After the tragic Phoenix boat accident off the Thai island of Phuket, there are now mounting concerns that the boat accident which killed 47 tourists—all Chinese—will cause Chinese tourism to Thailand to plummet. To make up for the potential drop in arrivals, tour operators are now encouraging the Thai government to introduce a waiver for the visa fee for Chinese tourists. Such a move would make Chinese travel to Thailand more affordable and, presumably, soften the blow of the Phoenix tragedy on the Thai tourism industry.

Thai tour operators want the government to introduce a waiver for visa fees to reduce a potential drop in tourism following the Phoenix boat accident

With Chinese tourists well-known as being particularly security-conscious, it should perhaps not come as a surprise that what turned out to be a highly deadly accident involving Chinese tourists is threatening the bottom line of the Thai tourism industry.

The sinking of the tour boat on July 5 revealed not only the questionable security of many tourism activities in Thailand, but also rifts pertaining to Chinese tourism in Thailand. Deputy Prime Minister Prawit Wongsuwan initially blamed Chinese tour operators for not respecting safety laws, saying “This accident was entirely Chinese harming Chinese.” Needless to say, the Chinese reaction to the Deputy Prime Minister’s comments were highly critical of placing the blame on Chinese people and not Thai safety standards and inspections.

Comments on the accident from Thai officials and the Chinese operators of the Phoenix tour boat exacerbated the media fallout of the tragedy

The Chinese Ministry of Culture of Tourism, meanwhile, pointed out that many of the Chinese tourists aboard the vessel had booked the tour as independent travelers—a growing segment of Chinese travelers in Thailand. The accident could give potential Chinese tourists the impression that no matter if traveling independently or as part of a Chinese tour group, tourism in Thailand comes with inherent risks.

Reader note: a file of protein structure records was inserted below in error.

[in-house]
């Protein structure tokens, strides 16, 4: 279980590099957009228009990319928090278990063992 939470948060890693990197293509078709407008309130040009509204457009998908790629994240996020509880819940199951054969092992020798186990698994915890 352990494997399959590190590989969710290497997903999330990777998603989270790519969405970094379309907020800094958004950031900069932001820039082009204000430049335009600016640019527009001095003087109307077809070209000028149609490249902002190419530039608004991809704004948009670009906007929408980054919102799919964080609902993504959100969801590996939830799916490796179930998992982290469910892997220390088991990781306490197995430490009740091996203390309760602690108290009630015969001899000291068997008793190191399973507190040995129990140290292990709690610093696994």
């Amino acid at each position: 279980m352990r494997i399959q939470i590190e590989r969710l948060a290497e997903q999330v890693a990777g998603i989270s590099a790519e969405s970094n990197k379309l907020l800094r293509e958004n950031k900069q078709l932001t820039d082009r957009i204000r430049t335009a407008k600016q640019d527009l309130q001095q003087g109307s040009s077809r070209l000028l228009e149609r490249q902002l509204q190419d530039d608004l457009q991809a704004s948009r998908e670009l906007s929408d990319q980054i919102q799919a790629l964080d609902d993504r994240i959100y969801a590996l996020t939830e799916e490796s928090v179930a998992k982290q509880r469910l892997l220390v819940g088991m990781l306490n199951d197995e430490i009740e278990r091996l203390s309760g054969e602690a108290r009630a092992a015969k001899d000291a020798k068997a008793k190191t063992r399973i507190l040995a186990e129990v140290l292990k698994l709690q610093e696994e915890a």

For Thailand, a country which received close to 10 million Chinese tourists last year and is aiming to break the 10 million barrier this year, both the accident and the questionable initial handling of the tragedy could cause this enormous market to shrink. There have been calls in China to boycott travel to Thailand, and many travelers have repeatedly canceled their trips to the country. Of course, to what degree these—often social media—reports are accurate can be scrutinized, but it’s safe to say that tourism in Thailand has taken a substantial PR beating in China.

The accident has already led to substantial online uproar in China

Vichit Prakobkosol, president of the Association of Thai Travel Agents, has however confirmed that Phuket and other Thai resort destinations have seen thousands of Chinese cancellations in the months of July, August, and September—prompting the association to call for lesser barriers of entry for Chinese tourists.

Vichit suggests that Thailand offers a visa fee waiver to Chinese tourists as soon as possible as a means to avoid having Chinese tourists picking other destinations over Thailand in the coming few months. Such a move would essentially make visits to Thailand around $30 cheaper for Chinese tourists. While it may not sound like a substantial discount for an overseas trip, it would make a difference in the often cost-cutting business of Chinese travel in Southeast Asia.

If the Tourism and Sports Ministry of Thailand will take the Association of Thai Travel Agents’ advice remains to be seen—and will likely depend just how hard of a hit Chinese tourism to Thailand will take in the coming months. However, it will likely take more than a temporarily waived visa fee to repair the damage that the accident made to the tourism brand Thailand in the long-term. Making visas free or permanently cheaper and making sure that such a tragedy won’t be repeated would all be good first steps.

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